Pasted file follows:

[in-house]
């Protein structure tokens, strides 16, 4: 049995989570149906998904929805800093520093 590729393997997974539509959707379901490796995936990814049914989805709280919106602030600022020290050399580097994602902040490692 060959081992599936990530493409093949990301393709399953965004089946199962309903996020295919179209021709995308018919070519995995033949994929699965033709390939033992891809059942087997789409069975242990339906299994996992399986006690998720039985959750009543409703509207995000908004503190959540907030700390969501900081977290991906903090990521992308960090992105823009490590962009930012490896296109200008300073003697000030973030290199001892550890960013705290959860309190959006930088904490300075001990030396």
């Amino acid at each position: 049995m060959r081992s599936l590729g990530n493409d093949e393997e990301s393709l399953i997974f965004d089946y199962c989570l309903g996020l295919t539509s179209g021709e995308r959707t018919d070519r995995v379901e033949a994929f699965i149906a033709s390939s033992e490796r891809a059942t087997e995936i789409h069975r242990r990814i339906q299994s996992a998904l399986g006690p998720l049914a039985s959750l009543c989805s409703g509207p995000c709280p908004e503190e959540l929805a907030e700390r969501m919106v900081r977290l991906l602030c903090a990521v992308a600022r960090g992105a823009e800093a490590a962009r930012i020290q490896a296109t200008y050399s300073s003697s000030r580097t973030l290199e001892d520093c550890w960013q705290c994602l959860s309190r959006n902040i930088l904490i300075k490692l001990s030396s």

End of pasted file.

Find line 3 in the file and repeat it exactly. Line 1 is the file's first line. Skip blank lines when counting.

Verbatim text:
């Amino acid at each position: 049995m060959r081992s599936l590729g990530n493409d093949e393997e990301s393709l399953i997974f965004d089946y199962c989570l309903g996020l295919t539509s179209g021709e995308r959707t018919d070519r995995v379901e033949a994929f699965i149906a033709s390939s033992e490796r891809a059942t087997e995936i789409h069975r242990r990814i339906q299994s996992a998904l399986g006690p998720l049914a039985s959750l009543c989805s409703g509207p995000c709280p908004e503190e959540l929805a907030e700390r969501m919106v900081r977290l991906l602030c903090a990521v992308a600022r960090g992105a823009e800093a490590a962009r930012i020290q490896a296109t200008y050399s300073s003697s000030r580097t973030l290199e001892d520093c550890w960013q705290c994602l959860s309190r959006n902040i930088l904490i300075k490692l001990s030396s």